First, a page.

Mozambique: Drought in Gaza and Inhambane is "critical"
File photo: Macauhub
The president of Mozambique’s Confederation of Economic Associations (CTA), the country’s largest employers’ association, yesterday called for the government to put in place for agriculture the same tax incentives that obtain for the extractive industry.
“If the government has put in place tax incentives to attract investment in the extractive industry, oil and gas, we think it is consistent, even constitutional, to do so for agriculture, as the basis for national development. For us, this is a matter of political will,” CTA president Agostinho Vuma said at a session to review the year of 2019 and preview next year.
“We will continue to advocate reducing the IRPC [corporate income tax] on agriculture to 10%. This is a very big incentive for an industry that still needs concrete incentives to grow,” he added.
Looking forward to next year, Agostinho Vuma had more proposals to the executive taking office in January, after the Mozambican Liberation Front (Frelimo) consolidated its position in the October 15 general elections.
“In manufacturing, we have identified and discussed with the government ways to minimise constraints to development”, by “adopting a seasonal tariff for manufacturing” and “reducing VAT and customs duties on imports of raw materials.”
“We note that the VAT exemption on the importation of raw materials for the production of sugar, vegetable oils, soaps,” among others articles, “will expire on 31 December”, leading CTA to advocate “for its renewal, given its importance for the maintenance of this industry, as well as for the social fabric.”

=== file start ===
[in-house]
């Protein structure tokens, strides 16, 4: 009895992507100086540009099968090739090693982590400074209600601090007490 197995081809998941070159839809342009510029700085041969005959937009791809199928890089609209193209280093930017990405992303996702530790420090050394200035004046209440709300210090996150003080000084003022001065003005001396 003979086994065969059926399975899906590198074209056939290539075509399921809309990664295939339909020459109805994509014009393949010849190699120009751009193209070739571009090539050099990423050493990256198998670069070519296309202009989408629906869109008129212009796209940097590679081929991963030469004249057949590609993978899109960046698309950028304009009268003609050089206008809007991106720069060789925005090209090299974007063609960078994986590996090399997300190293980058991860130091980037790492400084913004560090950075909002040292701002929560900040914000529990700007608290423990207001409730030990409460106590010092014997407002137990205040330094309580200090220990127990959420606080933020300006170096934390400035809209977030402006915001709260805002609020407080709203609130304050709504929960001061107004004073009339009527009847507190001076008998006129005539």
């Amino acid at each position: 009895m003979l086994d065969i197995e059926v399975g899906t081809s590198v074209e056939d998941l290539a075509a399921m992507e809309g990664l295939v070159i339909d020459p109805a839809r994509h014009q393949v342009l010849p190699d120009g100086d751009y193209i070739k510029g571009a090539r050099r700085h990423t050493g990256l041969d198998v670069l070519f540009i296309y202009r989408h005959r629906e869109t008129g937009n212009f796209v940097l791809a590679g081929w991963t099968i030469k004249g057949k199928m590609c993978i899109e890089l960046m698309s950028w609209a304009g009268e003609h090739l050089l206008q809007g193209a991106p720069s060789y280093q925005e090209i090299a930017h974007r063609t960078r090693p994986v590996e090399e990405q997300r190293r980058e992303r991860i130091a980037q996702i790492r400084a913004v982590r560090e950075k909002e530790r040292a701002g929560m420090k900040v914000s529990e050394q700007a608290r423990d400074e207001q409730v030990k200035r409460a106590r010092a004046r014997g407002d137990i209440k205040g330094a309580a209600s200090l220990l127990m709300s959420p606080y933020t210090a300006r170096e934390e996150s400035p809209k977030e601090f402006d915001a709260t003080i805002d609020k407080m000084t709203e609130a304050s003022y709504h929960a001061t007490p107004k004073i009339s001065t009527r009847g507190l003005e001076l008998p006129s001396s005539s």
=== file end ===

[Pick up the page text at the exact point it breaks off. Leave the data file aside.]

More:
The president of the CTA reiterated his concern about the level of interest rates, arguing that they remain “prohibitive for small and medium business, even when the central bank’s reference rate indicates otherwise.”
The prime rate for the Mozambican financial system is 18%. Since it was created in May 2017, it has fallen by 9.75 percentage points, and has never risen.
“Analysing the process of interest rate formation, it was found that one of the factors influencing the current level is the high credit risk,” Agostinho Vuma noted, going on to advocate the “effective implementation of the extended credit information system, providing appropriate risk ratings and thereby reducing information asymmetry.”
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